The partisan components of presidential approval

Highly recommended: Political Arithmetik’s graph and analysis of presidential approval among copartisans, the opposition, and independents. The graph shows low point of overall approval against low point within each partisan component of the electorate.

Just a few observations from my interocular test of the data:

G.W. Bush currently has both the highest approval in the series among partisans and the second lowest among the opposition. (Lowest among opposition was Truman’s amazing 4.5%; Truman, unlike Bush, also fell quite low among copartisans, though not as low as Carter, who holds the copartisan low-approval record by far.)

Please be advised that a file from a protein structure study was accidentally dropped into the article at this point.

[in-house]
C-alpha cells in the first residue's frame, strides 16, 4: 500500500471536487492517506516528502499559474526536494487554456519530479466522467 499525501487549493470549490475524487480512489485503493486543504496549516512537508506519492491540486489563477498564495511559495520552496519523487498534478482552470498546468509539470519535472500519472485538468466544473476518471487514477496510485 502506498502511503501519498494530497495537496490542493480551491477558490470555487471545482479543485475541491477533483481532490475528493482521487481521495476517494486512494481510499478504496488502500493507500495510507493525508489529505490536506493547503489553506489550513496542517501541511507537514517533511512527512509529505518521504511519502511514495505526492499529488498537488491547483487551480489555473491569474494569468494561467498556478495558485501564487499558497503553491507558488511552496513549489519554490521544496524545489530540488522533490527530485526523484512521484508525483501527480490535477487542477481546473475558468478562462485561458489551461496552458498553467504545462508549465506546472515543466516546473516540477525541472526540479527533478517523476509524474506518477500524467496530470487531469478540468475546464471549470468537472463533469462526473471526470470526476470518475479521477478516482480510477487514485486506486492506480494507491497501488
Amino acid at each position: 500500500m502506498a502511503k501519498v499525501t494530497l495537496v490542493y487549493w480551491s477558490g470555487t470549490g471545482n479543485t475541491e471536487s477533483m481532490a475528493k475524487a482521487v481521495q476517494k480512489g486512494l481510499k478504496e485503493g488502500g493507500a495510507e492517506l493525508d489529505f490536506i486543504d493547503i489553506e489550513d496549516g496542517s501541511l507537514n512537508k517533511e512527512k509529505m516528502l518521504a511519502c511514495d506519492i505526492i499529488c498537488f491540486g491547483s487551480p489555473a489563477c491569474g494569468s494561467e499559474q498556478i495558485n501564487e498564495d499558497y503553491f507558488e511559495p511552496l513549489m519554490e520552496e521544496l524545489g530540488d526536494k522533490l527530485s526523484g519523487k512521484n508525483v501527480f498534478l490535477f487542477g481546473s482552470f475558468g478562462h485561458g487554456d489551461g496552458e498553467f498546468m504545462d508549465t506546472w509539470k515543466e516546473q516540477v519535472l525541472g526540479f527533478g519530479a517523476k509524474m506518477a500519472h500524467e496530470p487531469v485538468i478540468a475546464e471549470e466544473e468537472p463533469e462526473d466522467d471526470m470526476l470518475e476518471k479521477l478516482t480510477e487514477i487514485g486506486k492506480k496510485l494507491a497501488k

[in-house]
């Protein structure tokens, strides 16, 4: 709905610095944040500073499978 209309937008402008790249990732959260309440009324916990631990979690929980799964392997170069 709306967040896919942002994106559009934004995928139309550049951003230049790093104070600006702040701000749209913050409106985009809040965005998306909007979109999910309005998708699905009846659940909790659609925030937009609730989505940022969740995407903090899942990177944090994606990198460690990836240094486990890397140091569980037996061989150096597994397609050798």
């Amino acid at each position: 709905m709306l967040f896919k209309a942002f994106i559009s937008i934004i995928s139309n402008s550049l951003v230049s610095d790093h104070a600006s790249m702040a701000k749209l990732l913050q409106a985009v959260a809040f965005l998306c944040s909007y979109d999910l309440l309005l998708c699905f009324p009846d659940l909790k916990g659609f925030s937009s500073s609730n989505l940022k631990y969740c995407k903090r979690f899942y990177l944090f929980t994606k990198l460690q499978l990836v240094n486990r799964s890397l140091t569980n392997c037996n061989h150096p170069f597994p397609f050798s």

Opposition approval has little correlation with overall, while approval among independents is almost 1:1 with the overall. The latter, in particular, is perhaps not surprising, given that independents tend to be in the middle, but the near-exact correspondence to overall is striking. There is, however, one data point that is notably off the trend for independents: G.W. Bush. He has a level of approval among independents that is “too low” for his overall approval.

Approval by copartisans is highly correlated, and the slope is quite steep. Naturally, the current president’s defiance of the trend line for independents is a direct result of his also being “too high” among copartisans–in other words, a result of the near imperviousness of Republicans to the contempt with which the rest of their fellow citizens hold their leader.

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